Pubdate: Sat, 22 Sep 2012
Source: San Antonio Express-News (TX)
Copyright: 2012 San Antonio Express-News
Author: John MacCormack


LAREDO -- The official welcome for the Logistics and Manufacturing 
Symposium here last week was delivered by Mayor Raul Salinas, who 
gave a rousing endorsement of his booming border city.

"Laredo is open for business. Make sure you enjoy this safe and 
wonderful city," he told the assembled customs brokers, manufacturers 
and transporters, American and Mexican, and all involved in the auto industry.

Salinas spoke with passion about the importance of cross-border 
cooperation and friendship, and Nuevo Laredo Mayor Benjamin Galvan 
offered similar sentiments. The two mayors then shared a hearty "abrazo."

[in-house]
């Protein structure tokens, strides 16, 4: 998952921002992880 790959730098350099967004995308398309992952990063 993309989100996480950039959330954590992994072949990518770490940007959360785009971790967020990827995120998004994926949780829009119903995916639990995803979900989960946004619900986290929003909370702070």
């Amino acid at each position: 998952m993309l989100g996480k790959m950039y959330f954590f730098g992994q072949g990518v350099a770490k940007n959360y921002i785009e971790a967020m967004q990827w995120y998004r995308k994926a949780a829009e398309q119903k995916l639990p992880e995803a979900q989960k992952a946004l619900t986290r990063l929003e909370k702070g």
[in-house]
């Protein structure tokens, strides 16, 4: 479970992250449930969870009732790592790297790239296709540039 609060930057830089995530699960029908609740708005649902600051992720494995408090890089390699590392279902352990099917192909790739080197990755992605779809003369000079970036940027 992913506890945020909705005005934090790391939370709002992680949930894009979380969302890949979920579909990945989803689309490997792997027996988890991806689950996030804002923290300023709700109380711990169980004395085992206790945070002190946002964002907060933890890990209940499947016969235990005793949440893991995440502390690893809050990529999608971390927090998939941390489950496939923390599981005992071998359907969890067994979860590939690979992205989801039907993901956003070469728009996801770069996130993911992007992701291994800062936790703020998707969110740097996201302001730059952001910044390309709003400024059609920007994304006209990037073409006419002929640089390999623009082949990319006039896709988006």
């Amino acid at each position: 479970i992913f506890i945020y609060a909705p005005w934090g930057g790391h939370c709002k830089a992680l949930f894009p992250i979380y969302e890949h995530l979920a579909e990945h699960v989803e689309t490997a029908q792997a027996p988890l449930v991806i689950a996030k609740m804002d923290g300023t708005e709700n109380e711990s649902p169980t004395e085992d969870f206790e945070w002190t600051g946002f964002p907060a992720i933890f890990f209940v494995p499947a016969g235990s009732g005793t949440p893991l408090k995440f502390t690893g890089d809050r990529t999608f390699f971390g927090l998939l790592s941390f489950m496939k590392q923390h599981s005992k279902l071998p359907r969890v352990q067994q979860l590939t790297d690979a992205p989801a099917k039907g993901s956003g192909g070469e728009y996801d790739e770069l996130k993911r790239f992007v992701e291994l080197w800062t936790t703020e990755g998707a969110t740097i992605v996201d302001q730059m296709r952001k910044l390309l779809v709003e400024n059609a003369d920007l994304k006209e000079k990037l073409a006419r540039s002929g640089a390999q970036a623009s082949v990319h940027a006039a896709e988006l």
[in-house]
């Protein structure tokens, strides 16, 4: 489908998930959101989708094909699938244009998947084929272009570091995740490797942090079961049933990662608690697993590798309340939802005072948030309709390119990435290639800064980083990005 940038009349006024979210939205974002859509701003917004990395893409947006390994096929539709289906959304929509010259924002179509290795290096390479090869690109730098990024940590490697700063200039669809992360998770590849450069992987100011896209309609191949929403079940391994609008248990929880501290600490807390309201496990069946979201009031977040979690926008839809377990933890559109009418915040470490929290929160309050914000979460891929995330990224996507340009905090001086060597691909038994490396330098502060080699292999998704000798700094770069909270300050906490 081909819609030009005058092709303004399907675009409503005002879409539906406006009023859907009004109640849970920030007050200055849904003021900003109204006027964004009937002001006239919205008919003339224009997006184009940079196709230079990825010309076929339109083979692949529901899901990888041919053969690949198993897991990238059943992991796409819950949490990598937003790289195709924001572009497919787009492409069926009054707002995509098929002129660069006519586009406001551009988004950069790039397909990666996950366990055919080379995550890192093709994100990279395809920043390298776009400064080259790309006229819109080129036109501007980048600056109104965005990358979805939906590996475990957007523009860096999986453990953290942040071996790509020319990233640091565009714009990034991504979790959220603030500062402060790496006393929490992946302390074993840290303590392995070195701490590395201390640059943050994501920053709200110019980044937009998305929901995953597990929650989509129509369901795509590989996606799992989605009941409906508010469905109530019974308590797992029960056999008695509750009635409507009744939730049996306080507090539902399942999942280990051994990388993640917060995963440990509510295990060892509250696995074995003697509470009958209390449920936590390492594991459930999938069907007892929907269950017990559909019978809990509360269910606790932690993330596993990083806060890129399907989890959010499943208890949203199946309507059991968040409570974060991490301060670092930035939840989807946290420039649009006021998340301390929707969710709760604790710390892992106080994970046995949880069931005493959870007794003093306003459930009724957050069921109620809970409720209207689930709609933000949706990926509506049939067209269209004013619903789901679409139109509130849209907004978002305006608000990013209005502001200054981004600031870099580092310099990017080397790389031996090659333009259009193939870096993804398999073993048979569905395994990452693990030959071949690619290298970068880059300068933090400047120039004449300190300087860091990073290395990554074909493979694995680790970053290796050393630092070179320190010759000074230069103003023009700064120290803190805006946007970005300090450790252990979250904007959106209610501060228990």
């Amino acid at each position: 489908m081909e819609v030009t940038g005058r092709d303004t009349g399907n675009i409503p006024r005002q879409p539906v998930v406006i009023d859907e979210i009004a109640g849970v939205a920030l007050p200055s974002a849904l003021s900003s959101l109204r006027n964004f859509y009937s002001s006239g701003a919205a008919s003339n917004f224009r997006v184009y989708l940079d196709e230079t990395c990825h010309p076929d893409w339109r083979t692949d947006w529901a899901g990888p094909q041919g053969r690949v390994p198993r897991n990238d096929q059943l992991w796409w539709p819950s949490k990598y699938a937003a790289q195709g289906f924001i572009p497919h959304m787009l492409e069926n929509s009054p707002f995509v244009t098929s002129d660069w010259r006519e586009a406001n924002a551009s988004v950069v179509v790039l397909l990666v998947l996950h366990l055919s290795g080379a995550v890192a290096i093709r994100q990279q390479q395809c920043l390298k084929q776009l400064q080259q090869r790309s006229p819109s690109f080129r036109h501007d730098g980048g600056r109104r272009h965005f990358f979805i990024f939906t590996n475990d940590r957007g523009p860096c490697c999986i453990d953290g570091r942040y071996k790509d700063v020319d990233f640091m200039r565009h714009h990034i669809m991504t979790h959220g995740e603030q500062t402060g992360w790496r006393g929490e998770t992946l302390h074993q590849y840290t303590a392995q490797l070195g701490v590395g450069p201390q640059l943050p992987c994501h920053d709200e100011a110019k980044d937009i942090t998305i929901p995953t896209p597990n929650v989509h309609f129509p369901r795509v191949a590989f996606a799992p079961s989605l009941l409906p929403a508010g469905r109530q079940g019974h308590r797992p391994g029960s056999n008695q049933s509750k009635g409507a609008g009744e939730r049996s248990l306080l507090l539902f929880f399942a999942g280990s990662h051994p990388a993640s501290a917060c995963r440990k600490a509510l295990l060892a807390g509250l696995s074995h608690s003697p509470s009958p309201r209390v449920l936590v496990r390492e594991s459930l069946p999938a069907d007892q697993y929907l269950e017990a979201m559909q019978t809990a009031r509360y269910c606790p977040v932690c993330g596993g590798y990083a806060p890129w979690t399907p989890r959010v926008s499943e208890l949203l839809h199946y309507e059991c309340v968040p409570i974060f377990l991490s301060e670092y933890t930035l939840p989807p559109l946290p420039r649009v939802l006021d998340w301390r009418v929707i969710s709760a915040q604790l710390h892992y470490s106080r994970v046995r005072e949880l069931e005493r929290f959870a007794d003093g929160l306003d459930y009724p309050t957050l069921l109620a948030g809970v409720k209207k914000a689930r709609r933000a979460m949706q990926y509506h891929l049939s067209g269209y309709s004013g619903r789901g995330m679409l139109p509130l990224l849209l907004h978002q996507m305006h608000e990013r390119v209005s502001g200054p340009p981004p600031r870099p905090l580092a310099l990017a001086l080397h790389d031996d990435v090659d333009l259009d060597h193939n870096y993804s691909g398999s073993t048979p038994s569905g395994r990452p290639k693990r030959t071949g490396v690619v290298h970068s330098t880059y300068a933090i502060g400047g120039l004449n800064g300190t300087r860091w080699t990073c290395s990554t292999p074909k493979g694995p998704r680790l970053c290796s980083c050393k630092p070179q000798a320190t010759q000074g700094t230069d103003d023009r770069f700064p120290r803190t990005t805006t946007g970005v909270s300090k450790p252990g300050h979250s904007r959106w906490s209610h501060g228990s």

And by most measures, Laredo, the busiest land port to Mexico, is 
doing very well. The city is growing, violent crime is down and 
spillover from drug-war violence in Mexico is minimal, police say.

But when a city shares a name and a riverfront with a neighbor that 
is home to a violent drug mafia, where bodies are hung from bridges 
and even the mayor's office gets bombed, the perception elsewhere can 
get blurry.

"The assumption is Laredo is not safe. We've had to respond when 
people were calling Laredo a war zone," Salinas said afterward.

Recent events on both sides of the river haven't helped change this 
jaundiced view.

In the space of seven days earlier this month, 54 people were killed 
in Nuevo Laredo as drug cartels battled for dominance, prompting the 
U.S. Consulate to warn Americans to stay away.

Last month, prominent local gun dealer Robert Jacaman was charged 
with illegal weapons sales to Mexican criminals. Another round of bad 
press followed when American federal veterinarians refused to inspect 
cattle in Mexico.

Adding insult to injury, Laredo -- with only 10 homicides this year 
and a violent crime rate that is lower than in San Antonio or Dallas